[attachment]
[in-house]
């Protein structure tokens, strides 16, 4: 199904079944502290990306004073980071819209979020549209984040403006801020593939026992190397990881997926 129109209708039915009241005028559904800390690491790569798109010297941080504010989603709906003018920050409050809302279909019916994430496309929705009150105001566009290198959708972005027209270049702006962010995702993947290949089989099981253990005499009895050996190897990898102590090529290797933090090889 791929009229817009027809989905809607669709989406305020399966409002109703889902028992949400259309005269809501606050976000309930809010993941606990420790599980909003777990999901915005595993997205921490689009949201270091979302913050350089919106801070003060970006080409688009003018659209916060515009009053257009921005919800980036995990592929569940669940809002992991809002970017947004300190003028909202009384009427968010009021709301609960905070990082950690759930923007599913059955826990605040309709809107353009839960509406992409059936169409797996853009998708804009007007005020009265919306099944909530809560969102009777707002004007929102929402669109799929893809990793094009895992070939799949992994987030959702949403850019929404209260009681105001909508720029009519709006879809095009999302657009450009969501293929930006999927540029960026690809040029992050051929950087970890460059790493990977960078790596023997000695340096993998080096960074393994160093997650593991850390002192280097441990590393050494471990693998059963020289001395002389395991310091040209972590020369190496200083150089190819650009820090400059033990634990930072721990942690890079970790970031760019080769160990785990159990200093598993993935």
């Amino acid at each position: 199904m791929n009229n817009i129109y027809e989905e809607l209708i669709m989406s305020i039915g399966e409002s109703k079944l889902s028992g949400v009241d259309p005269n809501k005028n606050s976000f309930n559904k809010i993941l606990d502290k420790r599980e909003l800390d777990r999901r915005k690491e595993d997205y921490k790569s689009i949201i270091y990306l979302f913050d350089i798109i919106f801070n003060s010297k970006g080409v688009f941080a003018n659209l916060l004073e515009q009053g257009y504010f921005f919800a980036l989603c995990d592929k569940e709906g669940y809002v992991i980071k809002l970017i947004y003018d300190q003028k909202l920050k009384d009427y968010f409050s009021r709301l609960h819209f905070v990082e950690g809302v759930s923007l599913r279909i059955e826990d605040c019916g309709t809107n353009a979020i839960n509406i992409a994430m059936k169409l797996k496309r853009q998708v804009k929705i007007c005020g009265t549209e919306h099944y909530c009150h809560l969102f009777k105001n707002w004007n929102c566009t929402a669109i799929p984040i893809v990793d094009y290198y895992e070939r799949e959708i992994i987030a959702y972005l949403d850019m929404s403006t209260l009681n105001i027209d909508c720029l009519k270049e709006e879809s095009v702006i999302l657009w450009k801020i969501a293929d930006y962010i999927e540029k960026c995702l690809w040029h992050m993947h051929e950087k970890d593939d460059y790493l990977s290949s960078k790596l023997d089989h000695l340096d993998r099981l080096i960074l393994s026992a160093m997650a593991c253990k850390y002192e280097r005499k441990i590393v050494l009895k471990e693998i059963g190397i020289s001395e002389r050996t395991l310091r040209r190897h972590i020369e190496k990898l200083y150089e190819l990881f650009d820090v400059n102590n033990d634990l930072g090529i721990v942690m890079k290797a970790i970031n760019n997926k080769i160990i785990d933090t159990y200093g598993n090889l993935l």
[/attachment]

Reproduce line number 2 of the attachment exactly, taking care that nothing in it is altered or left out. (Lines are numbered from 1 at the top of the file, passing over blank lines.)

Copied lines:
């Protein structure tokens, strides 16, 4: 199904079944502290990306004073980071819209979020549209984040403006801020593939026992190397990881997926 129109209708039915009241005028559904800390690491790569798109010297941080504010989603709906003018920050409050809302279909019916994430496309929705009150105001566009290198959708972005027209270049702006962010995702993947290949089989099981253990005499009895050996190897990898102590090529290797933090090889 791929009229817009027809989905809607669709989406305020399966409002109703889902028992949400259309005269809501606050976000309930809010993941606990420790599980909003777990999901915005595993997205921490689009949201270091979302913050350089919106801070003060970006080409688009003018659209916060515009009053257009921005919800980036995990592929569940669940809002992991809002970017947004300190003028909202009384009427968010009021709301609960905070990082950690759930923007599913059955826990605040309709809107353009839960509406992409059936169409797996853009998708804009007007005020009265919306099944909530809560969102009777707002004007929102929402669109799929893809990793094009895992070939799949992994987030959702949403850019929404209260009681105001909508720029009519709006879809095009999302657009450009969501293929930006999927540029960026690809040029992050051929950087970890460059790493990977960078790596023997000695340096993998080096960074393994160093997650593991850390002192280097441990590393050494471990693998059963020289001395002389395991310091040209972590020369190496200083150089190819650009820090400059033990634990930072721990942690890079970790970031760019080769160990785990159990200093598993993935």